|Version 14 (modified by igloo, 6 years ago)|
Setting up a nightly build
The GHC buildbot builds GHC on various platforms in various different ways each night, runs the test suite and performance benchmarks, and mails the results to the email@example.com mailing list. We're always keen to add more build slaves to the setup, especially if you have a platform that doesn't already have a build slave, so if you'd like to join the fun, please let us know at cvs-ghc@…. If a platform is represented in the nightly builds, it's more likely we'll be able to identify and fix problems specific to that platform quickly. To see the current status of the builds:
To create a new build slave
First you, as a buildbot client, need to agree a buildbot username (myUser) and password (myPass) with the buildbot admins (just pick a username and password and send it to firstname.lastname@example.org). You'll also need to decide:
- when the build(s) should happen (time and timezone!)
- build HEAD, STABLE, or (the default) alternate between the two?
- full build (up to stage 3, with extra-libs, full testsuite, and 5 nofib runs) or a fast build (stage 2, no extra-libs, fast testsuite, no nofib runs), or (the default) something in-between
Finally, if there is anything special that needs to be done for the client (e.g. if gcc is in an unusual place) then you'll need to let the admins know.
Then you'll need to install buildbot and its dependencies on the machine that will be doing the nightly build; see the BuildBot website for details. NB. if you're on Windows, you'll need to install BuildBot under Cygwin using the Cygwin Python; there are various problems getting the GHC build to work via BuildBot using the native Win32 Python, so we've given up on that route for now.
In order to actually do the build, you'll also need the following software installed:
- darcs (0.7 or later ought to do, I believe)
- haddock (>= 0.8 works)
- alex (>= 2.1.0)
- happy (1.16 works, unsure about older versions)
- ghc (>= 6.0)
- autoreconf (normally in an autoconf package), gcc, make, etc
Now create and enter the directory you want the buildbot client to work in
$ mkdir /buildbot/ghc $ cd /buildbot/ghc
and tell buildbot to set up a slave there
$ buildbot create-slave . darcs.haskell.org:9989 myUser myPass
This will print a few lines asking you to fill in info/admin and info/host. In the latter file, please include information on what operating system and architecture the machine is running.
By default it seems that buildbot uses a umask of 077, this probably isn't what you want. For example, if you intend to upload distributions, they'll have restricted permissions. You can change it in the buildbot.tac file, we set it to 002 for example:
umask = 002
It also created Makefile.sample; we recommend renaming this to Makefile. You can now start the buildbot client with make start and stop it with make stop.
You can watch what your slave is doing by looking at the twistd.log file in the directory in which you're running your slave.
Automating startup: Unix
The easiest way to make the client start up automatically is to use cron. Type crontab -e, and add this line to your crontab file:
@reboot cd <buildbotdir> && make start
Remember to change <buildbotdir> to your buildbot directory.
Cron will run the command in a minimal environment: it won't execute your normal shell startup files, so you won't have your usual PATH settings, for example. To get the right PATH and other environment variables, we suggest adding them to the make start rule in <buildbotdir>/Makefile. For example, my start rule looks something like this:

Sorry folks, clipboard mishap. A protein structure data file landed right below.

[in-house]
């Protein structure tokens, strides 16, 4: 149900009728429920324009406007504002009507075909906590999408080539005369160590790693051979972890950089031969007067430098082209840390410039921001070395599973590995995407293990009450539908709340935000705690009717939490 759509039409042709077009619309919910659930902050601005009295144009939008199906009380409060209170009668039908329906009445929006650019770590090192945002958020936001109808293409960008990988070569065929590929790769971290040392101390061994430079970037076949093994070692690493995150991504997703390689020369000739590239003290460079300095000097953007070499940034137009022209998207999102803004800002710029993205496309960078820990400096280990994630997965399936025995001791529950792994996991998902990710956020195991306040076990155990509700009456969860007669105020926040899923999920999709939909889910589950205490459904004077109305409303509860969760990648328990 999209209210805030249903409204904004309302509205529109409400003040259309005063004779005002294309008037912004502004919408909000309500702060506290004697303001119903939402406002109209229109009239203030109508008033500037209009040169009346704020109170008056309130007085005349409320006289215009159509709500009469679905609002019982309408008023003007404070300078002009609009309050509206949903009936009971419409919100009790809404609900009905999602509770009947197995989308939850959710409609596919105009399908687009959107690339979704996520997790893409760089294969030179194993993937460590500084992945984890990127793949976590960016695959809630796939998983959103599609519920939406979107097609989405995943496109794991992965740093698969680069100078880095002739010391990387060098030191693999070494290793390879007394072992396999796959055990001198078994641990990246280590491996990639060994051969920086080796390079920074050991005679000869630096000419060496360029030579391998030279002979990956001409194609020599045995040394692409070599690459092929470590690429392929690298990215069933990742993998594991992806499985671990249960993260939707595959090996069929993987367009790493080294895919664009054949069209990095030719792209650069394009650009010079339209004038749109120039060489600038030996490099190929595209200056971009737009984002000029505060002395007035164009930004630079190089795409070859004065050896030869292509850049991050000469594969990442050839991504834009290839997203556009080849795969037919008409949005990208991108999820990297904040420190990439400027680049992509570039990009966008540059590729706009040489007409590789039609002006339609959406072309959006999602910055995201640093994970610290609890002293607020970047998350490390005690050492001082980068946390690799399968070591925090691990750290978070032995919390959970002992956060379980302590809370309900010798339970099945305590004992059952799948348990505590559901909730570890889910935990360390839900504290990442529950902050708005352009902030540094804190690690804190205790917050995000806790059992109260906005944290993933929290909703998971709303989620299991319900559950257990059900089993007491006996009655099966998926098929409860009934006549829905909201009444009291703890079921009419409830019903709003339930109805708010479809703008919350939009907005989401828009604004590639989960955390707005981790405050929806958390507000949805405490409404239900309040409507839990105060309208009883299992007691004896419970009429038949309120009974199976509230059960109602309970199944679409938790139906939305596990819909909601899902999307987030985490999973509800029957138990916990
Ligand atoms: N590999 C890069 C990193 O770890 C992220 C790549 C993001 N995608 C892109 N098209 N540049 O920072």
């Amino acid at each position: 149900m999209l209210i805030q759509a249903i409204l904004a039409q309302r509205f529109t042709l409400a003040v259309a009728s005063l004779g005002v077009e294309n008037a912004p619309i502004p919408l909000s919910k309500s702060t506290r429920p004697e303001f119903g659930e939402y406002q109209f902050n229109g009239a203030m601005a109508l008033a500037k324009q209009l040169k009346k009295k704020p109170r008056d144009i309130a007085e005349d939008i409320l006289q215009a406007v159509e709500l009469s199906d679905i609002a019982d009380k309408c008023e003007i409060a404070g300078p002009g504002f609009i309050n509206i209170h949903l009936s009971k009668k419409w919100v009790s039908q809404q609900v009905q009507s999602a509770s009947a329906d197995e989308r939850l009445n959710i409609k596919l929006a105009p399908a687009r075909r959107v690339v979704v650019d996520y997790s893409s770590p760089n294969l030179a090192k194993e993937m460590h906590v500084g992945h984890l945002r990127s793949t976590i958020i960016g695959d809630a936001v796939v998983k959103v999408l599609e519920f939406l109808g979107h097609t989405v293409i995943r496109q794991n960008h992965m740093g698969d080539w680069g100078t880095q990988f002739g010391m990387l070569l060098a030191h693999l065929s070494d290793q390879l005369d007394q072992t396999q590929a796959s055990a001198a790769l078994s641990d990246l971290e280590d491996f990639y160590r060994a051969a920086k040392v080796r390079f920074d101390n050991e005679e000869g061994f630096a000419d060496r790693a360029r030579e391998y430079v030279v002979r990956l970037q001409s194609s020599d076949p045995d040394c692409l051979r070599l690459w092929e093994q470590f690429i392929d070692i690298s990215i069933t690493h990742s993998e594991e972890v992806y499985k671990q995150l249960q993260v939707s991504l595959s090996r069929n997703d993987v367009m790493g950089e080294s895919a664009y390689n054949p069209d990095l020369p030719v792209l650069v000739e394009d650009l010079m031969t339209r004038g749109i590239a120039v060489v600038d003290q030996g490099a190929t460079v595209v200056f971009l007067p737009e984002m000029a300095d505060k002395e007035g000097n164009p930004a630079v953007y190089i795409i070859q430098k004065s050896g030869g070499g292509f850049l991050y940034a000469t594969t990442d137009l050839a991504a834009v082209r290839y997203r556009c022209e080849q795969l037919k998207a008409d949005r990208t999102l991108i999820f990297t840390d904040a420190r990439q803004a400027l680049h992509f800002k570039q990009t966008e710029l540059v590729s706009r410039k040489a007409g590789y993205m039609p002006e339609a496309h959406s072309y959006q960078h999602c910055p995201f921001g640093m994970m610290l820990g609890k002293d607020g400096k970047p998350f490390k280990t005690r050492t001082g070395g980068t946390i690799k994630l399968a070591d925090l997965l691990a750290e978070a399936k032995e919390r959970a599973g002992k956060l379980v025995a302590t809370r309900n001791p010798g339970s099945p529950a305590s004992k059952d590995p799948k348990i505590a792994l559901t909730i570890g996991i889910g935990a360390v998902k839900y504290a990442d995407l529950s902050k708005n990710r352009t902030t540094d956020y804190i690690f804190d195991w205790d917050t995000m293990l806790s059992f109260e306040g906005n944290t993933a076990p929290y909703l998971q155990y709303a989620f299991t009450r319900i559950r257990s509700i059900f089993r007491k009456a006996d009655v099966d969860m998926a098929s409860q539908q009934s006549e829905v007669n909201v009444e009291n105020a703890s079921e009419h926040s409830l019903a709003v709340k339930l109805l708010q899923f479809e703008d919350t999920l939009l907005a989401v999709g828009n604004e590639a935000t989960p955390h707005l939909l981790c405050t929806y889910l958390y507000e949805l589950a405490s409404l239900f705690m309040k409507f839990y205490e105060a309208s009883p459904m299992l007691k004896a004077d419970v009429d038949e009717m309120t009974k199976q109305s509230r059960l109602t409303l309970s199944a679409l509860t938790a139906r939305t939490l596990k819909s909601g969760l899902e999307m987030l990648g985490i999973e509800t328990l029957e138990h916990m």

start: PATH=/usr/bin:/bin:/home/simonmar/bin \ http_proxy=http://184.108.40.206:80 \ twistd --no_save -y buildbot.tac
It might be a good idea to have the buildbot restarted once a day before your build is due to start, just in case it has died for any reason. I have another line in my crontab that looks like this:
0 17 * * * cd <buildbotdir> && (make stop; make start)
To restart the client at 17.00, before the builds start at 18.00.
It's a good idea to test that running the client via a cron job actually works, so test it: setup a temporary cron job to start the client in a couple of minutes time, check that the client is up and running, and maybe force a build via the status page to check that the build environment is working.
Automating startup: Windows
I did it the following way. Create a script in <buildbotdir>/restart.sh:
PATH=/bin:/usr/bin cd <buildbotdir> make stop make start
(don't forget to create the script as a Unix text file, not a DOS text file, otherwise strange things will probably happen, they did to me anyway).
Create a new "Scheduled Task" via Control Panel->Scheduled Tasks. The command you want to run is
Schedule the task to run (a) at startup and possibly also (b) once a day, before your build is due to start. You can add multiple schedulers for a task by checking the box at the bottom of the "Schedule" page of the scheduled task settings.
(for the admins only...)
Pull the buildbot master configuration:
$ darcs get email@example.com:/home/buildbot/master $ cd master
Edit master.cfg. Add new entries to slaves, schedulers, and builders as necessary. Record and push the changes. Then restart the build master:
$ ssh firstname.lastname@example.org "cd master; make reconfig"
If there is anything unusual about the machine the build is being run on, e.g. the path to gcc is different, then you will need to add a field for the unusual thing to GhcDefaultConfig and alter the build steps to make use of it. Then make a special factory for the build client you are adding with this field changed as appropriate.
Did it work?
Once the master is reconfiged and the client is started, the client should become visible on http://darcs.haskell.org:8010/
At present there is no way to force an immediate test build.